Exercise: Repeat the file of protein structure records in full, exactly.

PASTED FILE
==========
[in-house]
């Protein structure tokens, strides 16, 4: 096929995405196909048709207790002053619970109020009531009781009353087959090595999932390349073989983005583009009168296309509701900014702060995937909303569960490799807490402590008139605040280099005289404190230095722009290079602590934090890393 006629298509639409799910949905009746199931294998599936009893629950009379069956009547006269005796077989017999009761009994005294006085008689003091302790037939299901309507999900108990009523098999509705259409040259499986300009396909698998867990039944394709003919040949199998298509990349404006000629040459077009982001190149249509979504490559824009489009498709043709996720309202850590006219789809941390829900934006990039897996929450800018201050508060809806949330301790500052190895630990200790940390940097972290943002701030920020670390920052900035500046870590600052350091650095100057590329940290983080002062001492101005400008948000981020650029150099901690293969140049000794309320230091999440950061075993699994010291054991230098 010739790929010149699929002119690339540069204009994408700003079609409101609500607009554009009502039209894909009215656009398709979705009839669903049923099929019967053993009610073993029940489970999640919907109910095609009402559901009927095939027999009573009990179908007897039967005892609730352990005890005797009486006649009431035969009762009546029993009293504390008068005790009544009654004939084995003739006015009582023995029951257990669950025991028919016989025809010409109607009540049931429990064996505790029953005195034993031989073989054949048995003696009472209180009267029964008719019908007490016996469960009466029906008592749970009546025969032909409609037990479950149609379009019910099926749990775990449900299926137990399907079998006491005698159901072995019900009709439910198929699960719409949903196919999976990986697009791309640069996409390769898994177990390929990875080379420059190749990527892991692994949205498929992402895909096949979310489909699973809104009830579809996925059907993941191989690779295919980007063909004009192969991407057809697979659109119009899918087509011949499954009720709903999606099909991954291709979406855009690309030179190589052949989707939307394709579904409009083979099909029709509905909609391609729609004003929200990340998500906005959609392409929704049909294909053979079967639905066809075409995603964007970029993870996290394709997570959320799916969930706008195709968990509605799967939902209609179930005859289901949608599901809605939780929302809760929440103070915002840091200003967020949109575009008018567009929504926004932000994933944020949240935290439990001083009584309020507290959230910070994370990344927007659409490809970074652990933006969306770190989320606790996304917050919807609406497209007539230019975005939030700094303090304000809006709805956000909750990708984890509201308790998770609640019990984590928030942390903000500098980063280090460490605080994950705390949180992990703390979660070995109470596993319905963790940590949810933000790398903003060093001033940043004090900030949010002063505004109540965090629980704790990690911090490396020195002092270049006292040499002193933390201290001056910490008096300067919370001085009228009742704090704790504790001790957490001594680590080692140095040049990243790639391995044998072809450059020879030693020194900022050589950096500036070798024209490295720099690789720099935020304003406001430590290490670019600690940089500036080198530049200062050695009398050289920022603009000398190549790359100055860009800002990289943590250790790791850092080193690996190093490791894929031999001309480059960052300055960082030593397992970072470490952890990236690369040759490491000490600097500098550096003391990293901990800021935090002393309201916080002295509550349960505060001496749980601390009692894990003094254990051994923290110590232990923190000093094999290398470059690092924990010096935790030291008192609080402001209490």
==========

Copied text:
[in-house]
């Protein structure tokens, strides 16, 4: 096929995405196909048709207790002053619970109020009531009781009353087959090595999932390349073989983005583009009168296309509701900014702060995937909303569960490799807490402590008139605040280099005289404190230095722009290079602590934090890393 006629298509639409799910949905009746199931294998599936009893629950009379069956009547006269005796077989017999009761009994005294006085008689003091302790037939299901309507999900108990009523098999509705259409040259499986300009396909698998867990039944394709003919040949199998298509990349404006000629040459077009982001190149249509979504490559824009489009498709043709996720309202850590006219789809941390829900934006990039897996929450800018201050508060809806949330301790500052190895630990200790940390940097972290943002701030920020670390920052900035500046870590600052350091650095100057590329940290983080002062001492101005400008948000981020650029150099901690293969140049000794309320230091999440950061075993699994010291054991230098 010739790929010149699929002119690339540069204009994408700003079609409101609500607009554009009502039209894909009215656009398709979705009839669903049923099929019967053993009610073993029940489970999640919907109910095609009402559901009927095939027999009573009990179908007897039967005892609730352990005890005797009486006649009431035969009762009546029993009293504390008068005790009544009654004939084995003739006015009582023995029951257990669950025991028919016989025809010409109607009540049931429990064996505790029953005195034993031989073989054949048995003696009472209180009267029964008719019908007490016996469960009466029906008592749970009546025969032909409609037990479950149609379009019910099926749990775990449900299926137990399907079998006491005698159901072995019900009709439910198929699960719409949903196919999976990986697009791309640069996409390769898994177990390929990875080379420059190749990527892991692994949205498929992402895909096949979310489909699973809104009830579809996925059907993941191989690779295919980007063909004009192969991407057809697979659109119009899918087509011949499954009720709903999606099909991954291709979406855009690309030179190589052949989707939307394709579904409009083979099909029709509905909609391609729609004003929200990340998500906005959609392409929704049909294909053979079967639905066809075409995603964007970029993870996290394709997570959320799916969930706008195709968990509605799967939902209609179930005859289901949608599901809605939780929302809760929440103070915002840091200003967020949109575009008018567009929504926004932000994933944020949240935290439990001083009584309020507290959230910070994370990344927007659409490809970074652990933006969306770190989320606790996304917050919807609406497209007539230019975005939030700094303090304000809006709805956000909750990708984890509201308790998770609640019990984590928030942390903000500098980063280090460490605080994950705390949180992990703390979660070995109470596993319905963790940590949810933000790398903003060093001033940043004090900030949010002063505004109540965090629980704790990690911090490396020195002092270049006292040499002193933390201290001056910490008096300067919370001085009228009742704090704790504790001790957490001594680590080692140095040049990243790639391995044998072809450059020879030693020194900022050589950096500036070798024209490295720099690789720099935020304003406001430590290490670019600690940089500036080198530049200062050695009398050289920022603009000398190549790359100055860009800002990289943590250790790791850092080193690996190093490791894929031999001309480059960052300055960082030593397992970072470490952890990236690369040759490491000490600097500098550096003391990293901990800021935090002393309201916080002295509550349960505060001496749980601390009692894990003094254990051994923290110590232990923190000093094999290398470059690092924990010096935790030291008192609080402001209490």